MY DAILY PAPERS
Last week I wrote a post titled When writing is hard. With hindsight, I should probably have called it When writing is harder than normal. That might have been closer to the truth. Because, let’s be honest here: writing is rarely easy.
As ole Ernest Hemingway so succinctly put it “There is nothing to writing. All you do is sit down at a typewriter and bleed.”
Yup, that pretty much sums it up. (Minus the typewriter.)
But there are ways to make writing easier. And one of the most important things I do to this end is to write MY DAILY PAPERS. And, believe me, this has made writing so very much easier for me in oh-so-many ways. (Warning: I can get a little evangelical about my daily papers.)
MY DAILY PAPERS is basically my version of “writing practice” as described in Writing Down the Bones by Natalie Goldberg and “morning pages” as per The Artist’s Way by Julia Cameron. All it involves is writing three pages in my notebook first thing every morning. Stream of consciousness stuff – about anything – but with my internal editor switched firmly off. And I am convinced that this is the single most important thing I do each day for the development of my craft. I rarely miss a day.
I get rid of all my negativity on these pages, ponder on problems, vent, worry, extol, experiment, play. Mostly what I write is a lot of tripe. Badly written tripe, at that. But it doesn’t matter – and that’s so liberating. Some days I am “empty” and seem to have nothing to say, but invariably it is on these days that I stumble on a gem of an idea or solve a longstanding problem. In the last few months alone, MY DAILY PAPERS have produced dozens of solid ideas for future books and have solved countless problems in my current work.
But best of all, I truly believe that writing daily without constraint or agenda and with absolute freedom has helped me develop a more confident voice. And when I come to work on my “real” writing later in the day, I am ready and rearing to go. (Except for when I’m not – see last week’s post!)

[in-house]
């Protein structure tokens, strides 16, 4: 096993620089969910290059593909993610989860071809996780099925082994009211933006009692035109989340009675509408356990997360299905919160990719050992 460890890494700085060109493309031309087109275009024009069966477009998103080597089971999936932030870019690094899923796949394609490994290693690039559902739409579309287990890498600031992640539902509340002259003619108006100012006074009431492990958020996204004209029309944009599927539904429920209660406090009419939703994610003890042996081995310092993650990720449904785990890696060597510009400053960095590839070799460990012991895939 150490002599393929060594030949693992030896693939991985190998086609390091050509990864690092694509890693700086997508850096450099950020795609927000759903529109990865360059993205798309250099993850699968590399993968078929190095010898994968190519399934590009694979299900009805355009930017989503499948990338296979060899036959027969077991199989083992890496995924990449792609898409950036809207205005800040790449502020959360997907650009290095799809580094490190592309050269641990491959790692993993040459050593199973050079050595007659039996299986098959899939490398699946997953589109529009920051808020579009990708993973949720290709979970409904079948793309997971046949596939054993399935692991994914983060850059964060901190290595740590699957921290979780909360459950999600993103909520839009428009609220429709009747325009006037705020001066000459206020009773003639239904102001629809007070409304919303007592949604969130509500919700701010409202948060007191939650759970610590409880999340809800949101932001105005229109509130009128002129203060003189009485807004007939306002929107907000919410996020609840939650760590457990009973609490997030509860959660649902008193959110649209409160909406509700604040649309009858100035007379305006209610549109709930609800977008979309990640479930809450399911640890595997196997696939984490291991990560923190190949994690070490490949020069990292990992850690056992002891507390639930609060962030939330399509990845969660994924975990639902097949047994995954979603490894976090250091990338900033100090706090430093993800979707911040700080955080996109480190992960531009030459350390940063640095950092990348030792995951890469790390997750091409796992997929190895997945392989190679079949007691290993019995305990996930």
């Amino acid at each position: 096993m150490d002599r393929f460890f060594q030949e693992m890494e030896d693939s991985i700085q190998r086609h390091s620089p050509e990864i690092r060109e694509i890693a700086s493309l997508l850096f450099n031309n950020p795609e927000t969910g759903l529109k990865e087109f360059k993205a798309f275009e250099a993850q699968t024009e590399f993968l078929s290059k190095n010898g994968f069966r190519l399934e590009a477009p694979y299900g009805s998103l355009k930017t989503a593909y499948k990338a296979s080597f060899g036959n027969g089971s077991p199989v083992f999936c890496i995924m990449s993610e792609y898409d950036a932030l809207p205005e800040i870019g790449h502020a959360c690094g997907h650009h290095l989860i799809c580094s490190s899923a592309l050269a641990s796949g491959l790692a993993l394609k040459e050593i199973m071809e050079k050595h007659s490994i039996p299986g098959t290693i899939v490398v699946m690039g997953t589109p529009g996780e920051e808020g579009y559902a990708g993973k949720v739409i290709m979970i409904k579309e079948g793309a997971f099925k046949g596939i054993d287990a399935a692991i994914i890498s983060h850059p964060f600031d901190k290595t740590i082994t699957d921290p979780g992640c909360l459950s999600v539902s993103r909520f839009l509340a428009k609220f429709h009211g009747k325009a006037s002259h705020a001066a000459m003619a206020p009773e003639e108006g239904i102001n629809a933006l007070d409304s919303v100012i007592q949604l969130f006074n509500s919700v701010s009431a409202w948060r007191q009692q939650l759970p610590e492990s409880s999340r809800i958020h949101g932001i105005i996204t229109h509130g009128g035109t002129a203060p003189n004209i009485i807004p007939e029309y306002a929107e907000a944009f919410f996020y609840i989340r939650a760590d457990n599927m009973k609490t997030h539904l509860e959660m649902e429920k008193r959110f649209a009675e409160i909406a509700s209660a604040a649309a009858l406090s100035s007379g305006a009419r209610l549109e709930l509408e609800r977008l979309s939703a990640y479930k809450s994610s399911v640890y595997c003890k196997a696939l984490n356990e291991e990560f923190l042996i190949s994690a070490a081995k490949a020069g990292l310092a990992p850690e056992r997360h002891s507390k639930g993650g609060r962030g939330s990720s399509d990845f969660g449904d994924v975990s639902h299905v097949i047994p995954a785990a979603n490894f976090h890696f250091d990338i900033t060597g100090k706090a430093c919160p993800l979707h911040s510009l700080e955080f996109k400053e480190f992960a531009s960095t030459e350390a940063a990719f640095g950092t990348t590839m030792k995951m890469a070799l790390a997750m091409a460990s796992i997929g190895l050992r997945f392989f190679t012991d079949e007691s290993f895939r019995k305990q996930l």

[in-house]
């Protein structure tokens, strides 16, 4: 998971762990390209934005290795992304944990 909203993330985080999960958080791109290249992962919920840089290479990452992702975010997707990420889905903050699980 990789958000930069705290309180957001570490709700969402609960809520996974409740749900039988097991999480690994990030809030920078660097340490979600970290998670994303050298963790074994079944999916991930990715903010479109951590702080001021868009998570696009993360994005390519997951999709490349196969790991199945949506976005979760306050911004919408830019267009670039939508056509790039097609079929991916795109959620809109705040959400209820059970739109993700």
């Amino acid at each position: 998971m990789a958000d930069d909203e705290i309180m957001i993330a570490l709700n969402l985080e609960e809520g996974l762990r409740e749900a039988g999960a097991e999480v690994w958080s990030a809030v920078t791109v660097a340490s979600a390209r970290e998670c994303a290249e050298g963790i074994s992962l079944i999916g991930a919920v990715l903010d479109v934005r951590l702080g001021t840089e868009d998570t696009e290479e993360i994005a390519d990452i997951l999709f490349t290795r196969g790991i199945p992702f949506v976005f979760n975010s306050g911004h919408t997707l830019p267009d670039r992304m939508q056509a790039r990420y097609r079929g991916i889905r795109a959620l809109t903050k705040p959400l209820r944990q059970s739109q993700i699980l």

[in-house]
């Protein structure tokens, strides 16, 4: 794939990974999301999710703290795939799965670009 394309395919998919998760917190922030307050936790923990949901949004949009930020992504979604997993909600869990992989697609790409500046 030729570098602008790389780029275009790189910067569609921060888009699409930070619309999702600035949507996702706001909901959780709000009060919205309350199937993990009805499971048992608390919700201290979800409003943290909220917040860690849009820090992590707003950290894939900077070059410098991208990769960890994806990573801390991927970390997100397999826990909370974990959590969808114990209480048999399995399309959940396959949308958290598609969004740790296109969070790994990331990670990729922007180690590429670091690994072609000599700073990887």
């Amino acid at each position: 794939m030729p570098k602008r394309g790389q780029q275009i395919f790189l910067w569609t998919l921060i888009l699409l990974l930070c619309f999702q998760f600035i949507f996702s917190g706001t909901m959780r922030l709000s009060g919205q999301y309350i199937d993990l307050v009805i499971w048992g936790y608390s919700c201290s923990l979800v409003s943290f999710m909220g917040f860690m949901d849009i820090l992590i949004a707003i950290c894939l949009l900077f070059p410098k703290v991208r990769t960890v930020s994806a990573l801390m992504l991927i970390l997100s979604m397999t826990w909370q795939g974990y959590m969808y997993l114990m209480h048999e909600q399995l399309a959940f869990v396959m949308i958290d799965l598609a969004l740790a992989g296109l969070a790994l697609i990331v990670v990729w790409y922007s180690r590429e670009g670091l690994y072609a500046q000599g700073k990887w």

Great advice Sue. Must admit that what started as my ‘Morning Pages’ when I wrote around 700 words when I first woke, has now decreased to about 250 words but I still find it a great way to start the day both from a writing perspective and as a tool for enjoying each and every day.
Thanks, Pat. Any words written are worthwhile, I reckon. I think it is a matter of working out what works for you. Thanks for reading and commenting.
I have avoided this Sue – mostly because I’m afraid of losing myself in a pool of negativity! Agh! Any advice on this?
That’s really interesting, Heather. I haven’t found that a problem. Sure, there are plenty of pages filled with gripes and doubts and fears and worries, but I have found that putting this all down on paper helps to get whatever is troubling me off my chest and move on. Often, I find solutions or find myself rallying the negative me with positive thoughts or achievable goal setting. Perhaps give it a whirl and see how it goes. Good luck!
Thanks Sue – good advice. I’m going to give it a go ?
Call me crazy, but hey that’s me. I guess my morning papers start from when I hit the shower in the morning; I’ve often spoken about how the sound of water helps clear my thought process and flexes my creative talents. I don’t always put pen to paper as such, although I do have a waterproof notepad and pencil stuck on my shower wall. My brain starts churning and I dictate letters or solve character issues on my WIP. As I said, not always pen to paper, but it works for me. And let’s face it Sue, you always knew I was a little on the crazy side 😉
That isn’t crazy – it’s ingenious. Love the waterproof notepad. I didn’t even know there was such a thing! I do lots of creative thinking in the shower too, Georgie. It is kind of infuriating though, because I go off in some sort of dreamy trance and I can never remember if I’ve shampooed once or twice! Have a greta day – and thanks for making me laugh.
I couldn’t reѕist commenting. Very well written!